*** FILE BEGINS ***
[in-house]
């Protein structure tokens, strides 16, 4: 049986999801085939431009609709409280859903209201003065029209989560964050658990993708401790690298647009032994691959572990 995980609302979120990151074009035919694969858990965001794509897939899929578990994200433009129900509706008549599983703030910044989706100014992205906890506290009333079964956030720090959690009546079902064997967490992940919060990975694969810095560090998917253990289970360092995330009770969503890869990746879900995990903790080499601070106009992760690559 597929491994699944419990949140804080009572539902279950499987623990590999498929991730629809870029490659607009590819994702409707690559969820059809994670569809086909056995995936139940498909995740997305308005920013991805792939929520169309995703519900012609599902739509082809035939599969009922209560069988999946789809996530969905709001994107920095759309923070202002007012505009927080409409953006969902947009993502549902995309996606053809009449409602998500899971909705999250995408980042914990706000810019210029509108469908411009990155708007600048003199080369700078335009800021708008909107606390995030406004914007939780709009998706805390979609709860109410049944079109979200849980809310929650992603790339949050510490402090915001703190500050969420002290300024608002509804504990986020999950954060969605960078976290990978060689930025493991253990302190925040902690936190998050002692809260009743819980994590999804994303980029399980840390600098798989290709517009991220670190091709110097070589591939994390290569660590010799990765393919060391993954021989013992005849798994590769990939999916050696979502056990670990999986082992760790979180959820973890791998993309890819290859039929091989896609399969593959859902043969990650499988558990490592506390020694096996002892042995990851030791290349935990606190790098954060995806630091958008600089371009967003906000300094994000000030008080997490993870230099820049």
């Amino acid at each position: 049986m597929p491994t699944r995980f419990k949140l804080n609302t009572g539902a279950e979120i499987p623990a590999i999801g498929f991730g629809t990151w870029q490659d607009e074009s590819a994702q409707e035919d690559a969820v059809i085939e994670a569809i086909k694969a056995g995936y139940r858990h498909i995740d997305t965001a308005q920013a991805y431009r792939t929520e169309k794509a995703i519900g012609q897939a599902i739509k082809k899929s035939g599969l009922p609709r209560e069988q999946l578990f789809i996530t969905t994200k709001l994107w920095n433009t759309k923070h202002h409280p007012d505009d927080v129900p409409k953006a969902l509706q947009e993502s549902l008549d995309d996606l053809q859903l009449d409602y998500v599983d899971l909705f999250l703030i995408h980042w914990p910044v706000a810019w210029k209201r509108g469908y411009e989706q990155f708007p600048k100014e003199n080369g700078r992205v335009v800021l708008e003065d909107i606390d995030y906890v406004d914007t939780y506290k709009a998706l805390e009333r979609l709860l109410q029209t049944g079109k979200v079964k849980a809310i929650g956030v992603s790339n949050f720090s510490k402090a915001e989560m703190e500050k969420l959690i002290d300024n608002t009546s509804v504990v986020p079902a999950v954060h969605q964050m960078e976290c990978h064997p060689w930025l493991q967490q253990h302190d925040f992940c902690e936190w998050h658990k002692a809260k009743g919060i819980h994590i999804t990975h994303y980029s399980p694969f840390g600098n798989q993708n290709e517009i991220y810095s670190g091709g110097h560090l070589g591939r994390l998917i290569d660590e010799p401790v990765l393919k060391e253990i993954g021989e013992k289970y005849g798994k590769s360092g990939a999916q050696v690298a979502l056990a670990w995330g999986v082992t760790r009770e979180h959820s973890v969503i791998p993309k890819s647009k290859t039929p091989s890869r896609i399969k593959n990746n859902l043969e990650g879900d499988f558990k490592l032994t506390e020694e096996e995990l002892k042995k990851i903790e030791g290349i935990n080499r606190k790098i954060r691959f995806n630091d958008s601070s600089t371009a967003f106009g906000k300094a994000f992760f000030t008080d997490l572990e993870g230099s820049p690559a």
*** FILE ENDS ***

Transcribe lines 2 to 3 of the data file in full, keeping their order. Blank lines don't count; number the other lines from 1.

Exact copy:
């Protein structure tokens, strides 16, 4: 049986999801085939431009609709409280859903209201003065029209989560964050658990993708401790690298647009032994691959572990 995980609302979120990151074009035919694969858990965001794509897939899929578990994200433009129900509706008549599983703030910044989706100014992205906890506290009333079964956030720090959690009546079902064997967490992940919060990975694969810095560090998917253990289970360092995330009770969503890869990746879900995990903790080499601070106009992760690559 597929491994699944419990949140804080009572539902279950499987623990590999498929991730629809870029490659607009590819994702409707690559969820059809994670569809086909056995995936139940498909995740997305308005920013991805792939929520169309995703519900012609599902739509082809035939599969009922209560069988999946789809996530969905709001994107920095759309923070202002007012505009927080409409953006969902947009993502549902995309996606053809009449409602998500899971909705999250995408980042914990706000810019210029509108469908411009990155708007600048003199080369700078335009800021708008909107606390995030406004914007939780709009998706805390979609709860109410049944079109979200849980809310929650992603790339949050510490402090915001703190500050969420002290300024608002509804504990986020999950954060969605960078976290990978060689930025493991253990302190925040902690936190998050002692809260009743819980994590999804994303980029399980840390600098798989290709517009991220670190091709110097070589591939994390290569660590010799990765393919060391993954021989013992005849798994590769990939999916050696979502056990670990999986082992760790979180959820973890791998993309890819290859039929091989896609399969593959859902043969990650499988558990490592506390020694096996002892042995990851030791290349935990606190790098954060995806630091958008600089371009967003906000300094994000000030008080997490993870230099820049």
């Amino acid at each position: 049986m597929p491994t699944r995980f419990k949140l804080n609302t009572g539902a279950e979120i499987p623990a590999i999801g498929f991730g629809t990151w870029q490659d607009e074009s590819a994702q409707e035919d690559a969820v059809i085939e994670a569809i086909k694969a056995g995936y139940r858990h498909i995740d997305t965001a308005q920013a991805y431009r792939t929520e169309k794509a995703i519900g012609q897939a599902i739509k082809k899929s035939g599969l009922p609709r209560e069988q999946l578990f789809i996530t969905t994200k709001l994107w920095n433009t759309k923070h202002h409280p007012d505009d927080v129900p409409k953006a969902l509706q947009e993502s549902l008549d995309d996606l053809q859903l009449d409602y998500v599983d899971l909705f999250l703030i995408h980042w914990p910044v706000a810019w210029k209201r509108g469908y411009e989706q990155f708007p600048k100014e003199n080369g700078r992205v335009v800021l708008e003065d909107i606390d995030y906890v406004d914007t939780y506290k709009a998706l805390e009333r979609l709860l109410q029209t049944g079109k979200v079964k849980a809310i929650g956030v992603s790339n949050f720090s510490k402090a915001e989560m703190e500050k969420l959690i002290d300024n608002t009546s509804v504990v986020p079902a999950v954060h969605q964050m960078e976290c990978h064997p060689w930025l493991q967490q253990h302190d925040f992940c902690e936190w998050h658990k002692a809260k009743g919060i819980h994590i999804t990975h994303y980029s399980p694969f840390g600098n798989q993708n290709e517009i991220y810095s670190g091709g110097h560090l070589g591939r994390l998917i290569d660590e010799p401790v990765l393919k060391e253990i993954g021989e013992k289970y005849g798994k590769s360092g990939a999916q050696v690298a979502l056990a670990w995330g999986v082992t760790r009770e979180h959820s973890v969503i791998p993309k890819s647009k290859t039929p091989s890869r896609i399969k593959n990746n859902l043969e990650g879900d499988f558990k490592l032994t506390e020694e096996e995990l002892k042995k990851i903790e030791g290349i935990n080499r606190k790098i954060r691959f995806n630091d958008s601070s600089t371009a967003f106009g906000k300094a994000f992760f000030t008080d997490l572990e993870g230099s820049p690559a």